This quantitative research was conducted to identify and examine what variables contributed to Kentucky Medicaid Region Three physicians’ experience of policy alienation (PA) and subsequently influenced their willingness to implement Kentucky’s 2013 Medicaid policy strategies (WI). This research was a modification and expansion of the original study of policy alienation (PA) conducted by Tummers (2012a) testing the concept on another segment of healthcare professionals (Medicaid participating physicians) in Kentucky. Giddens’ structuration theory (1984) provided the theoretical foundation for this study. Findings indicated top down and bottom up (“street-level”) structural and material constraints influenced physician willingness to implement. Results supported all hypotheses and were consistent with the previous findings of Tummers (2012a). Finding in regards to physicians, what needs to be considered in the strategic management of Medicaid policy change are: 1. The influence of personalities, 2. The often unique aspects of Medicaid policies, 3. The often changing healthcare environment in which the policy is developed and implemented, and 4. Those unforeseen events that occur often disrupting even the best thought out strategies. Policy developers need to tailor and adjust strategies for policy implementation at each level of the hierarchy, acknowledging and recognizing a combination of factors influence successful policy strategy implementation and realizing strategies with the goal of instituting behavioral change at the “street-level” may not be effective in all regions.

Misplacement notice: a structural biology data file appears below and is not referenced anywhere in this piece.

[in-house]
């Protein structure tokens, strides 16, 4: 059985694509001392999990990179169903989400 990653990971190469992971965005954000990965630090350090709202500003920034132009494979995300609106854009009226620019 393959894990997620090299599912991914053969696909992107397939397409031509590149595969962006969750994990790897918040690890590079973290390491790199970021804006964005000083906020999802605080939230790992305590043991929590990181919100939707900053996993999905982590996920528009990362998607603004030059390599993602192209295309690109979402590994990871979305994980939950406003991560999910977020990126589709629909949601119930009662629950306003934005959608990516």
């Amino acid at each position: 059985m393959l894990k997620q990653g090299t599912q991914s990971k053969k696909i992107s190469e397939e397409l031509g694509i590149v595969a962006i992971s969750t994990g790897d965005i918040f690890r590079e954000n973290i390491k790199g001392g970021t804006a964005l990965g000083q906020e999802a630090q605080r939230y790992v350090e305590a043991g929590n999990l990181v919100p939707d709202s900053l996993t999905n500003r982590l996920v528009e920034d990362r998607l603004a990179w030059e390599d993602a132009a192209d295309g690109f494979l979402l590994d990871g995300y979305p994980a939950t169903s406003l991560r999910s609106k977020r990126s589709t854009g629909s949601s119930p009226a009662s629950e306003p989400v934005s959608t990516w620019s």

|Advisor:||Miller, Kenneth R.|
|Commitee:||Malka, Shalom C., Wilkin, LaVena|
|School Location:||United States -- Kentucky|
|Source:||DAI-A 77/03(E), Dissertation Abstracts International|
|Subjects:||Management, Public administration, Public policy|
|Keywords:||Kentucky medicaid, Medicaid policy, Policy alienation, Strategic management, Structuration theory, Willingness to implement|
Copyright in each Dissertation and Thesis is retained by the author. All Rights Reserved
The supplemental file or files you are about to download were provided to ProQuest by the author as part of a
dissertation or thesis. The supplemental files are provided "AS IS" without warranty. ProQuest is not responsible for the
content, format or impact on the supplemental file(s) on our system. in some cases, the file type may be unknown or
may be a .exe file. We recommend caution as you open such files.
Copyright of the original materials contained in the supplemental file is retained by the author and your access to the
supplemental files is subject to the ProQuest Terms and Conditions of use.
Depending on the size of the file(s) you are downloading, the system may take some time to download them. Please be